Mayor sees subway as key to future complex
Tim Wieclawski/metro ottawa
Mayor Larry O’Brien has long-term tunnel vision.
Over the next 100 years, the mayor envisions a downtown transit tunnel evolving into a thriving underground commercial area, he said yesterday after the city unveiled its four options for a new Rapid Transit Network.
Aside from the financial impact from the construction of a billion-dollar subway, millions of extra revenue for the city and downtown businesses could be generated from development of a subterranean commercial complex.
"What I think we’ll see coming out in the next weeks from the private sector is interest in being able to commercially develop the transit stations and the underground in the city," he told Metro.
O’Brien said he imagines an underground mall developing, similar to Toronto or Montreal.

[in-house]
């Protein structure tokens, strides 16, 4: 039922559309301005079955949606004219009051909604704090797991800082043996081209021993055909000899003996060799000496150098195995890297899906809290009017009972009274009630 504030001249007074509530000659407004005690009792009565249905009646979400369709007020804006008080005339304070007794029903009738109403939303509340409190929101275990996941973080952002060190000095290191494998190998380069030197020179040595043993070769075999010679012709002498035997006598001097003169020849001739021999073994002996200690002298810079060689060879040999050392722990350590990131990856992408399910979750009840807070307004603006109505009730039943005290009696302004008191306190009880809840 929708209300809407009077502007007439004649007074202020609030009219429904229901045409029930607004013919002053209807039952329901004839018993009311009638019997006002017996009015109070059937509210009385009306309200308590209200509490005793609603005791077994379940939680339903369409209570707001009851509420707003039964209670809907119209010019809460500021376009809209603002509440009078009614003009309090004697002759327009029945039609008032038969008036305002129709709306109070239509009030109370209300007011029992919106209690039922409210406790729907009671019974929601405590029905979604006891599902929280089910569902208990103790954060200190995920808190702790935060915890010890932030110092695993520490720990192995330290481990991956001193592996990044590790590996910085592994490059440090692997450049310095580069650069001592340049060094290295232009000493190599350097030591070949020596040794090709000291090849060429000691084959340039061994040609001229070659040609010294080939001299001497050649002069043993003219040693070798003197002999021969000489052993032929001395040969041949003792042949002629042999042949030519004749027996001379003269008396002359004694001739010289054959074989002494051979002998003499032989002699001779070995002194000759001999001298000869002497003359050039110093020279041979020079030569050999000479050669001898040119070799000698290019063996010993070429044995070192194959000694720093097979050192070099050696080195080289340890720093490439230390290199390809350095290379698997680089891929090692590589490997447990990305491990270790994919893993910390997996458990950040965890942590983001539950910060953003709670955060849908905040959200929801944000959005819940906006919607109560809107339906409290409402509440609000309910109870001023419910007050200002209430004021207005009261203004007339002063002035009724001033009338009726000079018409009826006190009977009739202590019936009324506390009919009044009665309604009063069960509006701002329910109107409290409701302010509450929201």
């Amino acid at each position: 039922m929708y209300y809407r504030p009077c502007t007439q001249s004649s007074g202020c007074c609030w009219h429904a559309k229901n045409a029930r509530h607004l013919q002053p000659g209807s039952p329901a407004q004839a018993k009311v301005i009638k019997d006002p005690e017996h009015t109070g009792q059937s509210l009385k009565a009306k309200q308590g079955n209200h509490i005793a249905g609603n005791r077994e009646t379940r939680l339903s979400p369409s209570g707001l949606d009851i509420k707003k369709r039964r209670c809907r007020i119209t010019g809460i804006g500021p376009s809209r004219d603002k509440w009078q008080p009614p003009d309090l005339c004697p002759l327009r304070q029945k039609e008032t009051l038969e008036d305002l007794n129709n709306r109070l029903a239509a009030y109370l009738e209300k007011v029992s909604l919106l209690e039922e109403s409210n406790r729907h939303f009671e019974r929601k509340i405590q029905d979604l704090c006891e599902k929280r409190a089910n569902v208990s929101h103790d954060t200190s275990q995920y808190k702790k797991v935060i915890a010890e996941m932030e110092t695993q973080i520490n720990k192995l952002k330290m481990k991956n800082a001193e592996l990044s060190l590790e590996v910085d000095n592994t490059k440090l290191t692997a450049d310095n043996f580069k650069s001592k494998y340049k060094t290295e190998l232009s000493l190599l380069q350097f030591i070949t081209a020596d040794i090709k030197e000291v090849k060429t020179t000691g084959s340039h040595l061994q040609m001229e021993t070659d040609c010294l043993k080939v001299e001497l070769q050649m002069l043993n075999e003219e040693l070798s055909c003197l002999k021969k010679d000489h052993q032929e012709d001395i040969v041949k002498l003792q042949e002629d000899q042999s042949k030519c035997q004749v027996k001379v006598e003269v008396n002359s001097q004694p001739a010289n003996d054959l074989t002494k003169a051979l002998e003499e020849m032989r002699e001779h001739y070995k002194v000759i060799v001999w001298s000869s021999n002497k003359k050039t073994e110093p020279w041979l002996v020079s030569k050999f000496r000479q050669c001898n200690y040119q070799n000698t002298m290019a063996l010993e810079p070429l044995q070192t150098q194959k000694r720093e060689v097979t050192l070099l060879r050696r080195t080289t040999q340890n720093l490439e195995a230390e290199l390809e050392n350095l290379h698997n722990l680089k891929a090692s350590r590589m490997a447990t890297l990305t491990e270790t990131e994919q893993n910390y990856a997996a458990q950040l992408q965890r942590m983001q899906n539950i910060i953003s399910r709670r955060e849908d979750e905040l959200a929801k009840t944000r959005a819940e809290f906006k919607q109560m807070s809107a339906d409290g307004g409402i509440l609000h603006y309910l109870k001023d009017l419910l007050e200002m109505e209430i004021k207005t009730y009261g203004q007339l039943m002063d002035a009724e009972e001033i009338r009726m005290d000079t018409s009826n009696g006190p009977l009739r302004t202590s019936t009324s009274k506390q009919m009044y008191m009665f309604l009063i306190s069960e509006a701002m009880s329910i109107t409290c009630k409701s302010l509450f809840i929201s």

"I’m sure it will evolve over the next hundred years," he said. "It will start with some minor commercialization and as that becomes more popular it will gradually expand."
All the options for the plans presented yesterday have a downtown tunnel at their heart. Without a tunnel, Albert and Slater streets would be gridlocked, he said.
"You’d need a bus every 10 seconds or a train every 13 seconds. It simply could not work," he said.
Some criticism of the tunnel has targeted its price tag, but O’Brien said cost would not influence which system Ottawa chooses, only how long it takes to implement the changes.
"If we have the money within three or four years to build the whole system, we definitely would, but that’s something that has to be negotiated with our partners in the federal and provincial government," he said.
O’Brien said the city would be listening to the citizens about phasing of the project.